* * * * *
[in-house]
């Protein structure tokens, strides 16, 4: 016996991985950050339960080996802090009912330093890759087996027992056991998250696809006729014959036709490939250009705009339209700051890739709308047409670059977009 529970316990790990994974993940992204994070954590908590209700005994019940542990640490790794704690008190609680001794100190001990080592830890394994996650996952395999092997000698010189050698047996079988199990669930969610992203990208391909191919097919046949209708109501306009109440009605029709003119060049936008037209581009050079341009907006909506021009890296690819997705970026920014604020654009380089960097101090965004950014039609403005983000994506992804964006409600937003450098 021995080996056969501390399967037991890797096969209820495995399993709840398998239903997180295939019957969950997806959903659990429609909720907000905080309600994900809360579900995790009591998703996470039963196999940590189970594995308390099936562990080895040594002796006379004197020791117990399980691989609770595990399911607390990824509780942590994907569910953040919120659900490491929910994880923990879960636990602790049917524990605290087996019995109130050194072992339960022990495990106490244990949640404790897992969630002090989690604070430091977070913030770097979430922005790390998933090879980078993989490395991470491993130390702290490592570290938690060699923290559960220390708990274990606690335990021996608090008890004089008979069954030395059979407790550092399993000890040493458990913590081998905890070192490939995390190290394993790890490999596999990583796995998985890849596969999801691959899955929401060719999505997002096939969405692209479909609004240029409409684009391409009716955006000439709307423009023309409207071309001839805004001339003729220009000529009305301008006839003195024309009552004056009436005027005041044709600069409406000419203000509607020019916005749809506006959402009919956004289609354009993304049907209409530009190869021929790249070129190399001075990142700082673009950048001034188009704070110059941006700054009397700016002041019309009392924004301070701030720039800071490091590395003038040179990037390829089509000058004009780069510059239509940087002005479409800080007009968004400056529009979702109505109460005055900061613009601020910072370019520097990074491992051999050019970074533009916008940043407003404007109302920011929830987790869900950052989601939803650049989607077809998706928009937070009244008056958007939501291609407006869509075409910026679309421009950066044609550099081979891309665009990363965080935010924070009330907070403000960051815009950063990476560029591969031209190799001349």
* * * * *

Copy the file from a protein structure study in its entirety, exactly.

[in-house]
């Protein structure tokens, strides 16, 4: 016996991985950050339960080996802090009912330093890759087996027992056991998250696809006729014959036709490939250009705009339209700051890739709308047409670059977009 529970316990790990994974993940992204994070954590908590209700005994019940542990640490790794704690008190609680001794100190001990080592830890394994996650996952395999092997000698010189050698047996079988199990669930969610992203990208391909191919097919046949209708109501306009109440009605029709003119060049936008037209581009050079341009907006909506021009890296690819997705970026920014604020654009380089960097101090965004950014039609403005983000994506992804964006409600937003450098 021995080996056969501390399967037991890797096969209820495995399993709840398998239903997180295939019957969950997806959903659990429609909720907000905080309600994900809360579900995790009591998703996470039963196999940590189970594995308390099936562990080895040594002796006379004197020791117990399980691989609770595990399911607390990824509780942590994907569910953040919120659900490491929910994880923990879960636990602790049917524990605290087996019995109130050194072992339960022990495990106490244990949640404790897992969630002090989690604070430091977070913030770097979430922005790390998933090879980078993989490395991470491993130390702290490592570290938690060699923290559960220390708990274990606690335990021996608090008890004089008979069954030395059979407790550092399993000890040493458990913590081998905890070192490939995390190290394993790890490999596999990583796995998985890849596969999801691959899955929401060719999505997002096939969405692209479909609004240029409409684009391409009716955006000439709307423009023309409207071309001839805004001339003729220009000529009305301008006839003195024309009552004056009436005027005041044709600069409406000419203000509607020019916005749809506006959402009919956004289609354009993304049907209409530009190869021929790249070129190399001075990142700082673009950048001034188009704070110059941006700054009397700016002041019309009392924004301070701030720039800071490091590395003038040179990037390829089509000058004009780069510059239509940087002005479409800080007009968004400056529009979702109505109460005055900061613009601020910072370019520097990074491992051999050019970074533009916008940043407003404007109302920011929830987790869900950052989601939803650049989607077809998706928009937070009244008056958007939501291609407006869509075409910026679309421009950066044609550099081979891309665009990363965080935010924070009330907070403000960051815009950063990476560029591969031209190799001349």